An office of exchange (OE) is mainly a processing facility of international mail, but it can play a pivotal role in the delivery of undelivered international mail items. As a rule, an OE either returns undelivered parcels to senders or disposes of them, in line with national legislation. However, Pakistan Post has found a way to make thousands of undelivered inbound parcels reach their addressees without any additional investment.It has done so by introducing small but effective innovations that have transformed its Lahore Office of Exchange. Pakistan Post started this continuous journey at the Lahore OE in January 2019 and, since then, has managed to reduce the number of undelivered items by 68%.
The Post commenced with an exhaustive study of the reasons for non-delivery of inbound parcels. After a thorough examination of data on non-delivered items, the processing team at the Lahore OE has found the following six primary reasons for non-delivery:
- Incorrect or incomplete address;
- Moving of addressee to another address;
- Postman or delivery agent’s half-hearted delivery attempt;
- Detention of parcel by customs;
- Confiscation of parcel by customs or Anti-Narcotics Force;
- Refusal of addressee due to a heavy customs duty.
The second half of the challenges listed above called not only for in-house innovations but also for establishing effective cooperation with regulatory agents. Customs and Anti-Narcotics Force are two legitimate and active stakeholders when it comes to the examination and processing of international mail. Detention of high-value items, suspicious items and confiscation of parcels containing prohibited goods is a vital aspect of international mail security. However, timely communication to addressees about the fact that their parcels have been detained or confiscated and why is equally important.
Though detention or confiscation memos are issued by customs and the fact of detention or confiscation is also reflected in an online track and trace system accessible to customers, it does not guarantee that an addressee will receive the detention memo or that they even have a stable Internet connection to access our track and trace system, which is particularly true in rural areas. Moreover, addressees do not always understand reasons for detention or confiscation and what to do in such cases. To address this, once again, we have found direct phone calls to be highly effective. By informing customers about the detention of parcels and its reasons and providing guidance on how to obtain customs clearance, we save our customers’ time, money and effort that they would otherwise spend on visiting the OE in person.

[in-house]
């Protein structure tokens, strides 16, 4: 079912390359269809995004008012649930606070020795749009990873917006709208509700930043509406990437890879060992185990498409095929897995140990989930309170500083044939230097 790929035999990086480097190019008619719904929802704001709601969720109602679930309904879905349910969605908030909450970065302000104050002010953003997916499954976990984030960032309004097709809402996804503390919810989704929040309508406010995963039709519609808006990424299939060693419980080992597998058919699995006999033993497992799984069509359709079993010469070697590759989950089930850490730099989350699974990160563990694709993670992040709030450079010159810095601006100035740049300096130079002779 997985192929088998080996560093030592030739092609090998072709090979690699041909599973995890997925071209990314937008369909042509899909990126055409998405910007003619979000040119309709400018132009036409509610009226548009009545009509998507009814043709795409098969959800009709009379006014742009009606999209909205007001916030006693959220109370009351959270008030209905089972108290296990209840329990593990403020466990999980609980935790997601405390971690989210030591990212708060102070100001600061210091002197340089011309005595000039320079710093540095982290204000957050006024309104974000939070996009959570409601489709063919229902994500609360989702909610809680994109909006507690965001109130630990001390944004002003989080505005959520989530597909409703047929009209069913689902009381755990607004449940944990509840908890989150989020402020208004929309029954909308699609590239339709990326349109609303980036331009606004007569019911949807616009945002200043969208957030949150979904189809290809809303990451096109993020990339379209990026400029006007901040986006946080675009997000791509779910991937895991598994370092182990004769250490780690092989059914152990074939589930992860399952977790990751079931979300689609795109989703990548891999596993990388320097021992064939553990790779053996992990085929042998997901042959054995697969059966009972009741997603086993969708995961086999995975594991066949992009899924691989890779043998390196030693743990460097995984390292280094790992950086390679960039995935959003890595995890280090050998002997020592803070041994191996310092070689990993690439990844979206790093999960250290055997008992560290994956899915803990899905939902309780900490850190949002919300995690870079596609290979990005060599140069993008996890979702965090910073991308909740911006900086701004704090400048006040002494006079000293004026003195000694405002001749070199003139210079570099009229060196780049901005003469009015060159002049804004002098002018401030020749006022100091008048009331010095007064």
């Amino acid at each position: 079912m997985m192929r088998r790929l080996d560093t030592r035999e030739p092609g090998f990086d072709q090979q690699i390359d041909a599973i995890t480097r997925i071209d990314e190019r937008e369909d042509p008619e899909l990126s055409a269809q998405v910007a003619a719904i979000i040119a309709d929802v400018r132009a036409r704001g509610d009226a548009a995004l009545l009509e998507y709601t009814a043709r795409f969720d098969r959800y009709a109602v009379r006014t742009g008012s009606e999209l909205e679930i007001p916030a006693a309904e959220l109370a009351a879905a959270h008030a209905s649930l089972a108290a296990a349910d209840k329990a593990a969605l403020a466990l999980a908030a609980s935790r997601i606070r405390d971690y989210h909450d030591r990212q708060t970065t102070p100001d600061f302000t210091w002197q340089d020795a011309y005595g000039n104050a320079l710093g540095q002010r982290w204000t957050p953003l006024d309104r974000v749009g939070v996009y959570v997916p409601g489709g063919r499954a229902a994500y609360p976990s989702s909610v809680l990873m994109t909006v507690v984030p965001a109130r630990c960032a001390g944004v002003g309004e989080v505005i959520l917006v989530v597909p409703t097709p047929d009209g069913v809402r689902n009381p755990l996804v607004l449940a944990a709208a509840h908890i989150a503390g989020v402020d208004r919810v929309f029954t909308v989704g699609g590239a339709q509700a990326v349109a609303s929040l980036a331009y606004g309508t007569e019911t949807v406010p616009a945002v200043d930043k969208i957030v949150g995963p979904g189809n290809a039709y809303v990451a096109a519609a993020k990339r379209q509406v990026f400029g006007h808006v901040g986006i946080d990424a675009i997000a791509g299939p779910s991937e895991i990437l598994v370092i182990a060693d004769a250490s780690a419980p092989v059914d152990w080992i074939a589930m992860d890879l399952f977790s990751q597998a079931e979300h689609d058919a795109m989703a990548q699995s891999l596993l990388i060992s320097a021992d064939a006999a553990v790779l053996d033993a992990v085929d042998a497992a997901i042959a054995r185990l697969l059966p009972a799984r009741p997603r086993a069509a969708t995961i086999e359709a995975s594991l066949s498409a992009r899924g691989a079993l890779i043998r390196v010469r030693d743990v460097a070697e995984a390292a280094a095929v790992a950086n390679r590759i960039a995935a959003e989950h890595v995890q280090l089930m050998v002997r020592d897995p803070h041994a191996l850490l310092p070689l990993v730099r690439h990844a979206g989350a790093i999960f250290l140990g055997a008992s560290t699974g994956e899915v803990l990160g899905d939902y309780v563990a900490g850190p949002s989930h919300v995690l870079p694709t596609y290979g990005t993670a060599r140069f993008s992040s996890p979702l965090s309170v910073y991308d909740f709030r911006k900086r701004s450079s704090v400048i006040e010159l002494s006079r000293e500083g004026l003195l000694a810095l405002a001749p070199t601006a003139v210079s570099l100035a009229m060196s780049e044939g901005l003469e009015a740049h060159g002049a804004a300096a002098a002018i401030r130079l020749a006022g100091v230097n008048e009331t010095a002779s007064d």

When an addressee refuses to receive a parcel due to heavy customs duty and it is returned to the OE, there are two options left to dispose of that parcel, specified within our national legislation: it should be either returned to the sender or sent for auction. However, last year, the pandemic pushed us to search for alternative solutions to support our community hit hardly by the global health crisis. During the peak infection time in Pakistan from March 2020 to March 2021, people’s paying capacity was significantly reduced due to rising unemployment rates and salary cuts, which was reflected in a growing number of parcels returned based solely on a heavy customs tax. Our response in these circumstances was not to abandon but to support our communities by reassessing the level of customs duties. Through effective liaison and cooperation with our customs colleagues, we have been eventually able to ease the economic burden on the already stretched budgets of our customers.
Our transformation journey has been long, ambitious and challenging, but the end of it is more than rewarding. Today, around 50 calls are made per day informing recipients about undelivered, detained and confiscated parcels, registered packets and EMS and, as a result, 90 % of these initially undelivered items reach their addressees within 72 hours. This approach helps Pakistan Post gain trust of its customers and shows its commitment to deliver.
Muhammad Fiaz Gul, Head of Lahore Office of Exchange, Pakistan Post